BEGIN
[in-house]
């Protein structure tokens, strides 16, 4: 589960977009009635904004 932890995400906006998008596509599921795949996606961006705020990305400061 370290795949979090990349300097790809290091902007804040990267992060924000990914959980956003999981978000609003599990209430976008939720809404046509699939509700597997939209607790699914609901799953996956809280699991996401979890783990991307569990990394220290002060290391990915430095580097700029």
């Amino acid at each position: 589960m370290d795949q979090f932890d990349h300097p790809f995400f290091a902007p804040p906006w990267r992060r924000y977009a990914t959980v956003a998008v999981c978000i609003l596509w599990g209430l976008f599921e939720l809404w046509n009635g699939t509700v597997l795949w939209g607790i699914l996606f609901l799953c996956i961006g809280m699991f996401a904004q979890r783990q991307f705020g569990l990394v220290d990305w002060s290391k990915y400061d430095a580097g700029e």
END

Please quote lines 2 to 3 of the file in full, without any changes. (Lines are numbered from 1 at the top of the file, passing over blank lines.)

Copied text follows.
């Protein structure tokens, strides 16, 4: 589960977009009635904004 932890995400906006998008596509599921795949996606961006705020990305400061 370290795949979090990349300097790809290091902007804040990267992060924000990914959980956003999981978000609003599990209430976008939720809404046509699939509700597997939209607790699914609901799953996956809280699991996401979890783990991307569990990394220290002060290391990915430095580097700029």
């Amino acid at each position: 589960m370290d795949q979090f932890d990349h300097p790809f995400f290091a902007p804040p906006w990267r992060r924000y977009a990914t959980v956003a998008v999981c978000i609003l596509w599990g209430l976008f599921e939720l809404w046509n009635g699939t509700v597997l795949w939209g607790i699914l996606f609901l799953c996956i961006g809280m699991f996401a904004q979890r783990q991307f705020g569990l990394v220290d990305w002060s290391k990915y400061d430095a580097g700029e």